Maybe Mr. Winfield could include the mag’s cover-page in the .pdf of
your article so the reader is aware of what’s going on there.
This is the only instance I know of in this Ghouta thing of an online
expert opinion being published as a paid contribution to a commercial
magazine. And that’s cool. Like I said in my critique,
“somebody’s got to feed the monkey,” which is the same thing as
what you said, “I need to make a living.” But I obviously
just didn’t see what was up with those ads embedded in what appeared
to be an Internet article.
As far as Mr. Winfield, no, sir, I have no issues at all w/ how he
runs his magazine. Like I say, I didn’t even know it was a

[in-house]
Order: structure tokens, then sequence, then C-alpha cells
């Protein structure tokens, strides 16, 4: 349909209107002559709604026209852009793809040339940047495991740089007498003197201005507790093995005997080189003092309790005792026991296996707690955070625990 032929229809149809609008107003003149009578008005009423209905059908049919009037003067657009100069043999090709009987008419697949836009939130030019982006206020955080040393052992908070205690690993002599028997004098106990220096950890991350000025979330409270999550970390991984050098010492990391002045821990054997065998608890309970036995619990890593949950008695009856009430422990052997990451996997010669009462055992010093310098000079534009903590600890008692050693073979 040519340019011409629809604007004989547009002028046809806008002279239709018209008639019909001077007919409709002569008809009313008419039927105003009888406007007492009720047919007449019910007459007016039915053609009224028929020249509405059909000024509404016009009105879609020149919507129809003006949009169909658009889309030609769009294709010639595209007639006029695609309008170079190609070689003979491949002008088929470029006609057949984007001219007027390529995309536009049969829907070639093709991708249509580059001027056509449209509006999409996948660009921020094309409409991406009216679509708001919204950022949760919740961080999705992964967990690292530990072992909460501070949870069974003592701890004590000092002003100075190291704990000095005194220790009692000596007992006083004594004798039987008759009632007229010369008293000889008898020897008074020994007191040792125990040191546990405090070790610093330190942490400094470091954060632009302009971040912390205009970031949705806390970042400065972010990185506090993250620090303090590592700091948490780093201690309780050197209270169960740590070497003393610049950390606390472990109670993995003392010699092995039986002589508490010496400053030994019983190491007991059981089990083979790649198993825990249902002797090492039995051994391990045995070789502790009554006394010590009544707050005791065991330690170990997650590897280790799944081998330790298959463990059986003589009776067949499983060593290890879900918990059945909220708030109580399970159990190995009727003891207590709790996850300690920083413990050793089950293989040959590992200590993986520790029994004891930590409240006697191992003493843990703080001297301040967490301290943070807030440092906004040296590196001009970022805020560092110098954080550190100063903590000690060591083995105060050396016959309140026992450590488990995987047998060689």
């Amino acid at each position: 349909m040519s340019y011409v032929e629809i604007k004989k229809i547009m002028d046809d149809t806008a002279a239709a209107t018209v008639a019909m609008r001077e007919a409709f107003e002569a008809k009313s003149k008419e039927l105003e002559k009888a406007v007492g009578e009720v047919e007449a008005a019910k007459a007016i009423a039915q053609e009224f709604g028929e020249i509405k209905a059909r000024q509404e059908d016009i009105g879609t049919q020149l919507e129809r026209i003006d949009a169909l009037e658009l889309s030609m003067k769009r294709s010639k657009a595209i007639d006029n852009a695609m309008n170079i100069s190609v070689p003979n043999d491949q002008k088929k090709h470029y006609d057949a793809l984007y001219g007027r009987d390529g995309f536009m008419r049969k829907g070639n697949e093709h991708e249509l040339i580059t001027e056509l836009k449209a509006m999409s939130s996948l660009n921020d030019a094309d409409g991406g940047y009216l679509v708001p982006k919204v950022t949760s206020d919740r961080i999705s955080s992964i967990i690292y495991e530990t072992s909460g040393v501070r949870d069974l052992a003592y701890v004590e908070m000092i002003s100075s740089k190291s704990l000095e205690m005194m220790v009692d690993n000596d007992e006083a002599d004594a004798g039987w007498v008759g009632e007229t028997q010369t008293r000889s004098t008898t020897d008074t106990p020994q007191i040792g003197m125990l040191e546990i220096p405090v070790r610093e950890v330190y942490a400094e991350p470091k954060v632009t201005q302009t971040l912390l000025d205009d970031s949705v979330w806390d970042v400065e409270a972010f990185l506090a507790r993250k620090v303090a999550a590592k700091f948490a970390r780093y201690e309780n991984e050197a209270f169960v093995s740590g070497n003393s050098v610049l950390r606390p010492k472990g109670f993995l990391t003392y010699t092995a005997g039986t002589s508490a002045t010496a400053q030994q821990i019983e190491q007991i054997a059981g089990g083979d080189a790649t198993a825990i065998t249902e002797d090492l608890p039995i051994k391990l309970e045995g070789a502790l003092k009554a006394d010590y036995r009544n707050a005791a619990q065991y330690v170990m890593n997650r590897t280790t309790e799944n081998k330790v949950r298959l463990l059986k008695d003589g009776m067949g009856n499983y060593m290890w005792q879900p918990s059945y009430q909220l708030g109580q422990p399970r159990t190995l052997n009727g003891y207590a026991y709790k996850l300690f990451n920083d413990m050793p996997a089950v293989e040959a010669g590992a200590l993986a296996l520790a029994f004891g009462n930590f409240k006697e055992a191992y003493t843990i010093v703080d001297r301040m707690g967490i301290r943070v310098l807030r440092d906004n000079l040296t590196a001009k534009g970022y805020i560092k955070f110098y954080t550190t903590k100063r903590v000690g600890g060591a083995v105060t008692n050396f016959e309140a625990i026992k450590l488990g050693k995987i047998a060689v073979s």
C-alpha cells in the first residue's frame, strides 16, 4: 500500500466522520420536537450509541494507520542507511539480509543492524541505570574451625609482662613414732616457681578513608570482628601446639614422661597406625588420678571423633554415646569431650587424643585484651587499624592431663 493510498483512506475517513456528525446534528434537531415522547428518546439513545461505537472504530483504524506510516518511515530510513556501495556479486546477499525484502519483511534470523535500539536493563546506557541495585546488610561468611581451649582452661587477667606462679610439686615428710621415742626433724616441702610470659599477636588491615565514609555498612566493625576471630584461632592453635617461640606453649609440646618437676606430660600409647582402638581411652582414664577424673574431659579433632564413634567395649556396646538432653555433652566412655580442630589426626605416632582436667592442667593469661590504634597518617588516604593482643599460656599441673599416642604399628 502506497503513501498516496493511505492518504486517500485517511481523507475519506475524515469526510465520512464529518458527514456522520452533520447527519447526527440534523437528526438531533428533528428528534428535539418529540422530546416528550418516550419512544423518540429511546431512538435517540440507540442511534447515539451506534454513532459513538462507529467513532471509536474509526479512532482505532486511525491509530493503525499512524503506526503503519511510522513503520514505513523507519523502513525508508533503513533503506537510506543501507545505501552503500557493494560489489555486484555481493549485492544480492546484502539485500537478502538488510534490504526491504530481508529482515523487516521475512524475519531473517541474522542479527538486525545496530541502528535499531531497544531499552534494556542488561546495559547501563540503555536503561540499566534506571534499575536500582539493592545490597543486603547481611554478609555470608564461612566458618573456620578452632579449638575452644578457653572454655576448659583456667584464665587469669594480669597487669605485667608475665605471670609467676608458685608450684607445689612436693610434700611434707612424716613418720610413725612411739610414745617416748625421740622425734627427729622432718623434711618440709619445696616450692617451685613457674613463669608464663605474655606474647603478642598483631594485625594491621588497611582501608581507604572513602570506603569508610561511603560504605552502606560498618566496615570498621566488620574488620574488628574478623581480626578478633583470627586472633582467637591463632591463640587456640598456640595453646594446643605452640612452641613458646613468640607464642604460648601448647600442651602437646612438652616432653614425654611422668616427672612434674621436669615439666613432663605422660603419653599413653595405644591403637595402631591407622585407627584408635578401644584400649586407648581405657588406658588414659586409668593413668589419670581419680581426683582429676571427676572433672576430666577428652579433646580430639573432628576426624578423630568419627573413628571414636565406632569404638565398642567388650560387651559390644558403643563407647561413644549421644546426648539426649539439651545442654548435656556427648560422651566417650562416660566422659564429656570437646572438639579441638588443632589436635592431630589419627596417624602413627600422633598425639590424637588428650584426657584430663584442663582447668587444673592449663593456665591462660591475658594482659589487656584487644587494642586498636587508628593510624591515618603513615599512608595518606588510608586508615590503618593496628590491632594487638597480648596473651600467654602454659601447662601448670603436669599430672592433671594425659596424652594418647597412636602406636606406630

As I understand your predicament with the word-limit, you basically
had two choices. First, you could do the article for money and
abide by Winfield’s word restriction, which meant you didn’t have
sufficient room to actually explain what you were talking about.
The second option was to do what most of us are doing, which is
spending hours and hours trying to figure out what went on in Ghouta
and not getting paid a nickle. If you had gone that route you
would have been free to use all the words you needed to explain how
you were reaching your conclusions.
Either way, it looks like you agree with my complaint that no one who
reads your article can possibly understand your calculations –
either how you calculated the size of the target zone or the sarin
dose. The word-limit constraint certainly explains why the
article was less than transparent, but that doesn’t cure the lack of
transparency. I’m confident that my critique was both accurate
and fair, if not particularly gracious, in pointing out that there is
no way to read your article and understand what you actually saying.